“They have to strategize and compromise on issues and proposed policies that will be part of the platform,” Ms. Atienza said.

“If we look at the past, it may not be sustained but let us wait and see given the daunting problems of the country, they might want to focus first in addressing them instead of political calculations,” Ms. Franco said. 

She also noted that “they must be thinking that they need to unite if only to beat the Marcos camp which presumably has more resources.”

On Saturday, top officials of Makabayan said Ms. Robredo is the best chance to defeat the late dictator’s son Ferdinand “Bongbong” R. Marcos, Jr., who is now leading pre-election polls, and his running mate, presidential daughter Sara Duterte-Carpio.

Ms. Robredo beat Mr. Marcos by a hair in the 2016 vice-presidential contest. She will have to beat him again, which some see as a rerun of the 1986 snap elections, when widow Corazon C. Aquino crushed the Marcoses. That year, a popular street uprising toppled the dictator’s regime and sent him and his family into self-exile in the United States.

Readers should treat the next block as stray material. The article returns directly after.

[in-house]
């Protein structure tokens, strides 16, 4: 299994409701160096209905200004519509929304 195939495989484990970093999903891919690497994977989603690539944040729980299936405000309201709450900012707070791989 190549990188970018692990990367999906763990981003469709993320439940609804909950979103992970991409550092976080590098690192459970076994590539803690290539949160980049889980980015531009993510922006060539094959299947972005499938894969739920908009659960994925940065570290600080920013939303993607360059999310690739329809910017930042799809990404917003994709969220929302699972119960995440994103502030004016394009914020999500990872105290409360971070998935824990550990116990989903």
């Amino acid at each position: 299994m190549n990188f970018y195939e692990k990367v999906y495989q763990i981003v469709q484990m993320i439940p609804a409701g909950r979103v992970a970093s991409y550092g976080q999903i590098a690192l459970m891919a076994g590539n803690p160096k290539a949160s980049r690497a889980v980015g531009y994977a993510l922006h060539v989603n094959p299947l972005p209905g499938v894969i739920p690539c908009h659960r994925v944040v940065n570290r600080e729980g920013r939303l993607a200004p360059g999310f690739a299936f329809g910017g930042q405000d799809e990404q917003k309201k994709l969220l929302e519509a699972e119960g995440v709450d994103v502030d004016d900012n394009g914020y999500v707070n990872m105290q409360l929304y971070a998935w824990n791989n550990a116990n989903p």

Mr. Marcos last week said he still wants the Mr. Duterte’s endorsement, even after the latter called him a “weak” leader. 

Mr. Duterte’s party, the PDP-Laban which has been beset by infighting, does not have a standard-bearer.

Presidential candidates Manila Mayor Francisco “Isko” M. Domagoso and Sen. Panfilo “Ping” Lacson have also sought the presidential endorsement.

“As far as the support of local executives is concerned, no candidate has a significant edge without a clear endorsement from President Duterte,” said Micheal Henry Ll. Yusingco, a senior research fellow at the Ateneo Policy Center.

He said the political field is fair to all high-profile presidential candidates “in the absence of any clear directive from the President.” 

“So, at this stage, it is still difficult to say if the Marcos-Duterte tandem has captured the majority of local politicians.”

Ms. Atienza said local politicians are usually “not bound to be loyal to a particular national tandem,” noting that they prioritize their own electoral chances and “can switch tandems and parties they will campaign for before elections or after.” — Kyle Aristophere T. Atienza and John Victor D. Ordoñez